I first learned about Ms. Adichie from her Ted Talk.
After viewing that video I knew I needed to read her writing. I chose Americanah because I’d heard more about it than her other works, but based on how much I enjoyed this novel I know I’ll be looking the rest
The blurb on the back of the book, while technically correct, doesn’t adequately capture what the book is about. Americanah follows Ifemelu and her boyfriend Obinze through youth and into adulthood, but it is definitely Ifemelu’s book. The situations that Obinze faces are I suppose technically what the back blurb says, but overall I think it’s a better book than the one the blurb describes. The writing jumps around a lot – sometimes it is present day U.S., sometimes the Nigeria of Ifemelu’s youth, and sometimes it is the U.S. in between. But it isn’t confusing – each chapter quickly establishes the time and place, and it all works so well together to build a story.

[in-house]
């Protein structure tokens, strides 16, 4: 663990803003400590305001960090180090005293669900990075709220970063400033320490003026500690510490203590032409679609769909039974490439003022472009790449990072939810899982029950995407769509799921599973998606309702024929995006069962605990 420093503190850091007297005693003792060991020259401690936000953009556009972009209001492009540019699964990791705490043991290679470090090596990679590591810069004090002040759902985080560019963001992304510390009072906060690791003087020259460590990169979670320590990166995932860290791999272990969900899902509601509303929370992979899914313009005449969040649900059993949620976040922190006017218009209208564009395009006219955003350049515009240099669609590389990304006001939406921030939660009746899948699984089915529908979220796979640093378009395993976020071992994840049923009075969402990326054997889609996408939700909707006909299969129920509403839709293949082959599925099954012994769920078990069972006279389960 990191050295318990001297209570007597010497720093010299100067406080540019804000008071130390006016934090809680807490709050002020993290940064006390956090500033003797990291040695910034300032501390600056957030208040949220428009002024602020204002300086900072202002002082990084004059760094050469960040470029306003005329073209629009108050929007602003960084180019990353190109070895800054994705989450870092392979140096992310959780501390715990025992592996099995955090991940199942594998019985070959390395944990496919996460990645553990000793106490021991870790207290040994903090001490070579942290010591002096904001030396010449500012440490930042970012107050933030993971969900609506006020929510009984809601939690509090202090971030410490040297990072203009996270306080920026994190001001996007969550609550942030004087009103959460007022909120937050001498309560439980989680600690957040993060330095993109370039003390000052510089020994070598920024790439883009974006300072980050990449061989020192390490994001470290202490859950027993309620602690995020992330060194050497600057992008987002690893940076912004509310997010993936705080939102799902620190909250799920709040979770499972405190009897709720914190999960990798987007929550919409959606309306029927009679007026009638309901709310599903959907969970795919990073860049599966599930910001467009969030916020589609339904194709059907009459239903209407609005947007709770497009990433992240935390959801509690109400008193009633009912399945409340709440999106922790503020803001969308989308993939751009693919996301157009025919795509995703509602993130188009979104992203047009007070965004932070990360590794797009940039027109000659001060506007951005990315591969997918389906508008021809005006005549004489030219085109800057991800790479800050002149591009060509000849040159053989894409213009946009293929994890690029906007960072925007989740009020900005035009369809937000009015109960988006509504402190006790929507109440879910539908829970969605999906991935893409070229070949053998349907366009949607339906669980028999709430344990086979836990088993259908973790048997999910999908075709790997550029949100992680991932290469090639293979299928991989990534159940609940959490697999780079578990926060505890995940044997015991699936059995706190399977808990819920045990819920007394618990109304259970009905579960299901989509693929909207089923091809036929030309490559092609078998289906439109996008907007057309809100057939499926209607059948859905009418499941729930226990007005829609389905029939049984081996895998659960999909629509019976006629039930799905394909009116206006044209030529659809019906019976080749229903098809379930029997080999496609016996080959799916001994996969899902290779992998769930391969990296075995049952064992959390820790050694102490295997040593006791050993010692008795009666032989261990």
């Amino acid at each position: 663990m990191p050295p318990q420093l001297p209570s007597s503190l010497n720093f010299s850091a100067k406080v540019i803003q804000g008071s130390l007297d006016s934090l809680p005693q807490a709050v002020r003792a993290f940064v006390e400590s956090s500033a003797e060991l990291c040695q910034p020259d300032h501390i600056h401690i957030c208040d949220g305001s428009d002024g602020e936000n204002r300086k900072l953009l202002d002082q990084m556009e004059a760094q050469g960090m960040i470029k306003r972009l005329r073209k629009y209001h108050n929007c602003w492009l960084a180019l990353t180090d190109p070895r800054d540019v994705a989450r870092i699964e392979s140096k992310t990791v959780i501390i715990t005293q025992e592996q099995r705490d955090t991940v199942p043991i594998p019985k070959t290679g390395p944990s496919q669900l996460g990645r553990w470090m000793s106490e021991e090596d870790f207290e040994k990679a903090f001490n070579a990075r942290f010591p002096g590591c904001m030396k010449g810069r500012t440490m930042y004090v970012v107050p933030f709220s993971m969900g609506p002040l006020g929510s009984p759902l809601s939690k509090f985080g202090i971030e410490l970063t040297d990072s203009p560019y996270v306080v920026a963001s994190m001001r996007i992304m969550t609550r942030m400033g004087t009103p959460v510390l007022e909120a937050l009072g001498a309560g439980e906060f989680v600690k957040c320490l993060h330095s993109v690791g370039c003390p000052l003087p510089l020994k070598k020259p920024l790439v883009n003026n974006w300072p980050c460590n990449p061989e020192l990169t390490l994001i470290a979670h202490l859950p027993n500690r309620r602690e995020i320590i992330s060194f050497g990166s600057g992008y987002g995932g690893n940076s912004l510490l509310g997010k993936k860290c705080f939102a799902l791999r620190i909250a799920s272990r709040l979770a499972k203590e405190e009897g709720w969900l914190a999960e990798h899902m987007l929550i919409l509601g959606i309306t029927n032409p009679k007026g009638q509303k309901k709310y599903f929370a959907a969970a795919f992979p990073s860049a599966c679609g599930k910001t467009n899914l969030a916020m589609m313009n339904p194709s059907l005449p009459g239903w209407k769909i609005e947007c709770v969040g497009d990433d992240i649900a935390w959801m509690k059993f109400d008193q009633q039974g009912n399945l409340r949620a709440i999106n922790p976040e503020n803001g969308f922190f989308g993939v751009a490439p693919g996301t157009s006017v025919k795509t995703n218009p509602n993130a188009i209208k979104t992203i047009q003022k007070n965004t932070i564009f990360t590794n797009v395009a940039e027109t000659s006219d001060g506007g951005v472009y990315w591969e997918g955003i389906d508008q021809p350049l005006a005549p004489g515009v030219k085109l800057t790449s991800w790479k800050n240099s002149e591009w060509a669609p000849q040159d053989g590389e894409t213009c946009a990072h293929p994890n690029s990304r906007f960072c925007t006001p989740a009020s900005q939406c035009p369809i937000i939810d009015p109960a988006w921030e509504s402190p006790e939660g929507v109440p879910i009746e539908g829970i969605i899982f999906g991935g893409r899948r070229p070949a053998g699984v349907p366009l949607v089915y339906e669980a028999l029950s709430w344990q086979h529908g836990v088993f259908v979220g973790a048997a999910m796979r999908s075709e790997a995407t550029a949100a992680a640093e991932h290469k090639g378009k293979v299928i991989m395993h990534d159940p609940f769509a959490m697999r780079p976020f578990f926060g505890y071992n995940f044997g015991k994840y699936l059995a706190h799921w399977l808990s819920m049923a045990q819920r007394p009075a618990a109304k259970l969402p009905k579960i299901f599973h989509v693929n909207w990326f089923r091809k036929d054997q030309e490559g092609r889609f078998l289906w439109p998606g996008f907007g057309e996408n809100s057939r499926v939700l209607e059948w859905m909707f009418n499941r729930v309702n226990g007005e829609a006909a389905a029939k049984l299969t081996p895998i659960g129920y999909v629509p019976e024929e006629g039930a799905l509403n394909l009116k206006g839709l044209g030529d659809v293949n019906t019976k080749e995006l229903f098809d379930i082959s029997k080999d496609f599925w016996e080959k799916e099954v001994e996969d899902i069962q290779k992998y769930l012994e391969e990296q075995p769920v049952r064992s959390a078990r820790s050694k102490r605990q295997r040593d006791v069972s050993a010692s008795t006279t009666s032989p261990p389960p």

Usually I write all through my books, but I was just too absorbed in this to make many notes. It’s nearly 600 pages long, but I read it over the course of a week while on vacation and found that when I would pick it up I’d read 100 pages in a stretch. The story itself is more interesting and complex than a simple love story – I can honestly say I did not know how it would end until I finished the book. But it’s also fantastic because of its social commentary. The main character Ifemelu starts a blog from the perspective of a Black African living in the U.S. and navigating race in a very different way than she was used to in Nigeria. The sample blog posts are interesting and insightful, as are some really great chapters about immigration and London. It’s a well-crafted piece of writing that I hope many people choose to read.